We’ve seen a new crop of DDoS attacks against school districts and universities this spring, to such an extent that many of these organizations are rescheduling their testing of students entirely. Notably amongst these have been Minnesota’s Department of Education, and again this week at Rutgers University, with the latter outage persisting through the weekend into the next week. It’s not confined to any particular region either, as we’re seeing things crop up in California, Colorado, Ohio, and other states.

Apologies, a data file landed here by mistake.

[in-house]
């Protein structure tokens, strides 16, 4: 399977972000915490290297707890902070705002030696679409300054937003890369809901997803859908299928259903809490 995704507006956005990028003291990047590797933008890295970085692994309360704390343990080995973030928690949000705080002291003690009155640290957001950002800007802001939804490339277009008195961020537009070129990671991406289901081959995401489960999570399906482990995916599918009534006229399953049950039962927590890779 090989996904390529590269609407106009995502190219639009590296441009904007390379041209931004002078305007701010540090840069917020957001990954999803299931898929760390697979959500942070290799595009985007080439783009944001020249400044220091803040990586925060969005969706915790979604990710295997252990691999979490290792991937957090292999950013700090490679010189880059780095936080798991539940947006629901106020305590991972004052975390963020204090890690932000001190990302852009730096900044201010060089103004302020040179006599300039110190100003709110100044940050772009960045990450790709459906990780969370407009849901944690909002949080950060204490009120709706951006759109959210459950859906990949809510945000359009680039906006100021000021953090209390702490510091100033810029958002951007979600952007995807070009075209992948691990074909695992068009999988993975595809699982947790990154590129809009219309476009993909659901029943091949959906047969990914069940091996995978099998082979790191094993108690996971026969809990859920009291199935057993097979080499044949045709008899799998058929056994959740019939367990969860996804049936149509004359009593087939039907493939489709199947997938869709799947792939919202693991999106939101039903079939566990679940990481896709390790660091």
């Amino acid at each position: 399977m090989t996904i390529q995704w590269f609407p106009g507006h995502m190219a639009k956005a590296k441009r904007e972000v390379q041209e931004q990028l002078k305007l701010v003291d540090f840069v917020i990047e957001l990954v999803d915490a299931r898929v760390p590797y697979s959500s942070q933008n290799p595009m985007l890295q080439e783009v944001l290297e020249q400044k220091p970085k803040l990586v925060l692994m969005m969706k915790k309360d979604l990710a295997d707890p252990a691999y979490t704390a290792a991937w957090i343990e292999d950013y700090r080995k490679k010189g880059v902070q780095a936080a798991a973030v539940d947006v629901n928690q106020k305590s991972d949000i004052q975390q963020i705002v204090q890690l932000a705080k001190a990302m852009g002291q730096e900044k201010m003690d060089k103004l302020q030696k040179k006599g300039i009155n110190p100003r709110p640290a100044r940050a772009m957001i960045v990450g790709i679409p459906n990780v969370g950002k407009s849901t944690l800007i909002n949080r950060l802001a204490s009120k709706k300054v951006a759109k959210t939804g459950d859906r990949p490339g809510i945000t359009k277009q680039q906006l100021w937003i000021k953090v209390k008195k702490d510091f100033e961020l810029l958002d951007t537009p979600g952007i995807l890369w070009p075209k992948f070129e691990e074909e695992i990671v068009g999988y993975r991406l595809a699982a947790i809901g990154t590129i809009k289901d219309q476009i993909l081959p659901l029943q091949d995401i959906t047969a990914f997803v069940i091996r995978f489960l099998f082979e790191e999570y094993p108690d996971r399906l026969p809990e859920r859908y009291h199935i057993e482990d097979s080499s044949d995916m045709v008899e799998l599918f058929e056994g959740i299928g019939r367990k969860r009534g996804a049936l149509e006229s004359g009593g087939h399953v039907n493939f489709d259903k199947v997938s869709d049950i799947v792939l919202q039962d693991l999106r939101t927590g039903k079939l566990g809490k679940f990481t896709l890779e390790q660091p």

But why the sudden onslaught? Sure, it’s testing season, and if the opportunity rises to cancel an exam, a student might be sorely tempted to make that happen. To some, it’s no different than pulling a fire alarm to burn time and in some respects, that’s exactly what it is. However, it doesn’t account for the frequency in comparison to the years prior, where DDoS was just as doable for an internet savvy student. Everything from YouTube instructions to walkthroughs have existed purely for this purpose for a few years now.
While we’ve covered the how and why of DDoS-ing schools and universities in a previous blog post, we thought it was interesting to revisit just how much we’ve seen it happening this year so far. We think the answer is likely simple, and surprisingly not technical. Convenience and awareness. Read More